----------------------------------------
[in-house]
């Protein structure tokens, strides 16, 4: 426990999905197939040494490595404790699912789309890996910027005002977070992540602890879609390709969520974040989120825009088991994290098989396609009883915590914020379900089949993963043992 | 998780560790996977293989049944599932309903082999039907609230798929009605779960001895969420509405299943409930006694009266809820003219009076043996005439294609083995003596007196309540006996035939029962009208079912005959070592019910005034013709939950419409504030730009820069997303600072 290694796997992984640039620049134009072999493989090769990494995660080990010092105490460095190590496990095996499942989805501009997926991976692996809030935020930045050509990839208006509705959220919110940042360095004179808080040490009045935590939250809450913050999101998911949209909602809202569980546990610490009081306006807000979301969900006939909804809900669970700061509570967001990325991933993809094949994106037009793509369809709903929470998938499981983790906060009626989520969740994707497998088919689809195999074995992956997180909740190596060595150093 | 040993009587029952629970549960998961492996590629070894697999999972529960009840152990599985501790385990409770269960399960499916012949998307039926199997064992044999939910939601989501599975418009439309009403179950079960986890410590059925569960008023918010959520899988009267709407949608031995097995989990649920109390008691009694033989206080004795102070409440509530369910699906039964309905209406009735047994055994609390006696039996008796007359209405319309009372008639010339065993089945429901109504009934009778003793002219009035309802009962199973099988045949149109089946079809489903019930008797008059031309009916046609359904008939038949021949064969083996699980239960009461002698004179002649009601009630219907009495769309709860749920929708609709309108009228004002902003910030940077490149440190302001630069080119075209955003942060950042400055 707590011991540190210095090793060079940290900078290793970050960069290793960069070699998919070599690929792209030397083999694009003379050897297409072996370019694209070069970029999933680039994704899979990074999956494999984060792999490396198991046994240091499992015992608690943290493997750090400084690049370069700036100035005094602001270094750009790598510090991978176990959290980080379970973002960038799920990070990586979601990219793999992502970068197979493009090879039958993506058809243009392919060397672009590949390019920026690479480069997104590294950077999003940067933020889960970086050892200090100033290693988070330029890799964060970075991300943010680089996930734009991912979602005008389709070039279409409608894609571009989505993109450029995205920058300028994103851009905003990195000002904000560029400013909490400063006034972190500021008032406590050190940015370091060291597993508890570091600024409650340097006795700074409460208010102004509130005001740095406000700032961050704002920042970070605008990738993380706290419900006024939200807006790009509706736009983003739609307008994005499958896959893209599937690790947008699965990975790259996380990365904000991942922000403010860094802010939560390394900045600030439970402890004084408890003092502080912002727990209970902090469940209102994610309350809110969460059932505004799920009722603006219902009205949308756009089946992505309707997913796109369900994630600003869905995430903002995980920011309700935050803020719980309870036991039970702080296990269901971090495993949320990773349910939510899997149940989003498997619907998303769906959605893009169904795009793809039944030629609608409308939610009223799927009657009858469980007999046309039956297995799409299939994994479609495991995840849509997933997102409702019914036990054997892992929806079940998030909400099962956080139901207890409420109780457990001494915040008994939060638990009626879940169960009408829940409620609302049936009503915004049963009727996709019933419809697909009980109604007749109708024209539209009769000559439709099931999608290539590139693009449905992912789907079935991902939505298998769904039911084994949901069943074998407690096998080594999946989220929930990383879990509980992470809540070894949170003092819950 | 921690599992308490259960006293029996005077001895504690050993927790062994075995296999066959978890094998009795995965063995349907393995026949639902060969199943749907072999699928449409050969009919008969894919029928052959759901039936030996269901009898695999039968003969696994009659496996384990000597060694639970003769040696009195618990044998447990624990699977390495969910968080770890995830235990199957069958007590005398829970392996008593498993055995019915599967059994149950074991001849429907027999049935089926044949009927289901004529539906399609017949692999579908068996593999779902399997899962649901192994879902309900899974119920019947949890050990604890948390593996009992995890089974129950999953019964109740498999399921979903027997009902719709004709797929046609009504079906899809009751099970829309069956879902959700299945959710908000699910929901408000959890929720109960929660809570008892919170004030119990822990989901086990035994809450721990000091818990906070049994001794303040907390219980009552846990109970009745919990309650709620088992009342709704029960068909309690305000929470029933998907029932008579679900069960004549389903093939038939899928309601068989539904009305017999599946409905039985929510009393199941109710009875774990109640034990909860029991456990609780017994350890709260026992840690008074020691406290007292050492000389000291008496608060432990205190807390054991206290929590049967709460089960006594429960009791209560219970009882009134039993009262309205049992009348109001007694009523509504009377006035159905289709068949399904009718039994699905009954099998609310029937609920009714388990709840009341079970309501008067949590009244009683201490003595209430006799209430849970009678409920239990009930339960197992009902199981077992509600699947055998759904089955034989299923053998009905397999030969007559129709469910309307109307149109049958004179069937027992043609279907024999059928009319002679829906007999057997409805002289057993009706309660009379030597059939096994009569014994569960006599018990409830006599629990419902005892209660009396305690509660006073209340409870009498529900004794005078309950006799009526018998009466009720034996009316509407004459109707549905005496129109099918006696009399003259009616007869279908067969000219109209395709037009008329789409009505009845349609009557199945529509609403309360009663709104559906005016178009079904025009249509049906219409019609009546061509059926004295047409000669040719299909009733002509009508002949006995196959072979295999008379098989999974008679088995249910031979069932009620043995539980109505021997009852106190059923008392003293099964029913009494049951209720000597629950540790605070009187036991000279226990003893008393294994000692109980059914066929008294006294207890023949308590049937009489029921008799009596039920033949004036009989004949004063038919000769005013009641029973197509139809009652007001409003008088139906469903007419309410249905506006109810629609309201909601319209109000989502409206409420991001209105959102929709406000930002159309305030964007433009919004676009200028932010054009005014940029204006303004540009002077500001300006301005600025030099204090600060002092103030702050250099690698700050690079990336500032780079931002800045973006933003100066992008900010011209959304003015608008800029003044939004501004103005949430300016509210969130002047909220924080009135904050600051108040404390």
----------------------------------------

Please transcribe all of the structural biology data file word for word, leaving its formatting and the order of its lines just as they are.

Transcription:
[in-house]
């Protein structure tokens, strides 16, 4: 426990999905197939040494490595404790699912789309890996910027005002977070992540602890879609390709969520974040989120825009088991994290098989396609009883915590914020379900089949993963043992 | 998780560790996977293989049944599932309903082999039907609230798929009605779960001895969420509405299943409930006694009266809820003219009076043996005439294609083995003596007196309540006996035939029962009208079912005959070592019910005034013709939950419409504030730009820069997303600072 290694796997992984640039620049134009072999493989090769990494995660080990010092105490460095190590496990095996499942989805501009997926991976692996809030935020930045050509990839208006509705959220919110940042360095004179808080040490009045935590939250809450913050999101998911949209909602809202569980546990610490009081306006807000979301969900006939909804809900669970700061509570967001990325991933993809094949994106037009793509369809709903929470998938499981983790906060009626989520969740994707497998088919689809195999074995992956997180909740190596060595150093 | 040993009587029952629970549960998961492996590629070894697999999972529960009840152990599985501790385990409770269960399960499916012949998307039926199997064992044999939910939601989501599975418009439309009403179950079960986890410590059925569960008023918010959520899988009267709407949608031995097995989990649920109390008691009694033989206080004795102070409440509530369910699906039964309905209406009735047994055994609390006696039996008796007359209405319309009372008639010339065993089945429901109504009934009778003793002219009035309802009962199973099988045949149109089946079809489903019930008797008059031309009916046609359904008939038949021949064969083996699980239960009461002698004179002649009601009630219907009495769309709860749920929708609709309108009228004002902003910030940077490149440190302001630069080119075209955003942060950042400055 707590011991540190210095090793060079940290900078290793970050960069290793960069070699998919070599690929792209030397083999694009003379050897297409072996370019694209070069970029999933680039994704899979990074999956494999984060792999490396198991046994240091499992015992608690943290493997750090400084690049370069700036100035005094602001270094750009790598510090991978176990959290980080379970973002960038799920990070990586979601990219793999992502970068197979493009090879039958993506058809243009392919060397672009590949390019920026690479480069997104590294950077999003940067933020889960970086050892200090100033290693988070330029890799964060970075991300943010680089996930734009991912979602005008389709070039279409409608894609571009989505993109450029995205920058300028994103851009905003990195000002904000560029400013909490400063006034972190500021008032406590050190940015370091060291597993508890570091600024409650340097006795700074409460208010102004509130005001740095406000700032961050704002920042970070605008990738993380706290419900006024939200807006790009509706736009983003739609307008994005499958896959893209599937690790947008699965990975790259996380990365904000991942922000403010860094802010939560390394900045600030439970402890004084408890003092502080912002727990209970902090469940209102994610309350809110969460059932505004799920009722603006219902009205949308756009089946992505309707997913796109369900994630600003869905995430903002995980920011309700935050803020719980309870036991039970702080296990269901971090495993949320990773349910939510899997149940989003498997619907998303769906959605893009169904795009793809039944030629609608409308939610009223799927009657009858469980007999046309039956297995799409299939994994479609495991995840849509997933997102409702019914036990054997892992929806079940998030909400099962956080139901207890409420109780457990001494915040008994939060638990009626879940169960009408829940409620609302049936009503915004049963009727996709019933419809697909009980109604007749109708024209539209009769000559439709099931999608290539590139693009449905992912789907079935991902939505298998769904039911084994949901069943074998407690096998080594999946989220929930990383879990509980992470809540070894949170003092819950 | 921690599992308490259960006293029996005077001895504690050993927790062994075995296999066959978890094998009795995965063995349907393995026949639902060969199943749907072999699928449409050969009919008969894919029928052959759901039936030996269901009898695999039968003969696994009659496996384990000597060694639970003769040696009195618990044998447990624990699977390495969910968080770890995830235990199957069958007590005398829970392996008593498993055995019915599967059994149950074991001849429907027999049935089926044949009927289901004529539906399609017949692999579908068996593999779902399997899962649901192994879902309900899974119920019947949890050990604890948390593996009992995890089974129950999953019964109740498999399921979903027997009902719709004709797929046609009504079906899809009751099970829309069956879902959700299945959710908000699910929901408000959890929720109960929660809570008892919170004030119990822990989901086990035994809450721990000091818990906070049994001794303040907390219980009552846990109970009745919990309650709620088992009342709704029960068909309690305000929470029933998907029932008579679900069960004549389903093939038939899928309601068989539904009305017999599946409905039985929510009393199941109710009875774990109640034990909860029991456990609780017994350890709260026992840690008074020691406290007292050492000389000291008496608060432990205190807390054991206290929590049967709460089960006594429960009791209560219970009882009134039993009262309205049992009348109001007694009523509504009377006035159905289709068949399904009718039994699905009954099998609310029937609920009714388990709840009341079970309501008067949590009244009683201490003595209430006799209430849970009678409920239990009930339960197992009902199981077992509600699947055998759904089955034989299923053998009905397999030969007559129709469910309307109307149109049958004179069937027992043609279907024999059928009319002679829906007999057997409805002289057993009706309660009379030597059939096994009569014994569960006599018990409830006599629990419902005892209660009396305690509660006073209340409870009498529900004794005078309950006799009526018998009466009720034996009316509407004459109707549905005496129109099918006696009399003259009616007869279908067969000219109209395709037009008329789409009505009845349609009557199945529509609403309360009663709104559906005016178009079904025009249509049906219409019609009546061509059926004295047409000669040719299909009733002509009508002949006995196959072979295999008379098989999974008679088995249910031979069932009620043995539980109505021997009852106190059923008392003293099964029913009494049951209720000597629950540790605070009187036991000279226990003893008393294994000692109980059914066929008294006294207890023949308590049937009489029921008799009596039920033949004036009989004949004063038919000769005013009641029973197509139809009652007001409003008088139906469903007419309410249905506006109810629609309201909601319209109000989502409206409420991001209105959102929709406000930002159309305030964007433009919004676009200028932010054009005014940029204006303004540009002077500001300006301005600025030099204090600060002092103030702050250099690698700050690079990336500032780079931002800045973006933003100066992008900010011209959304003015608008800029003044939004501004103005949430300016509210969130002047909220924080009135904050600051108040404390």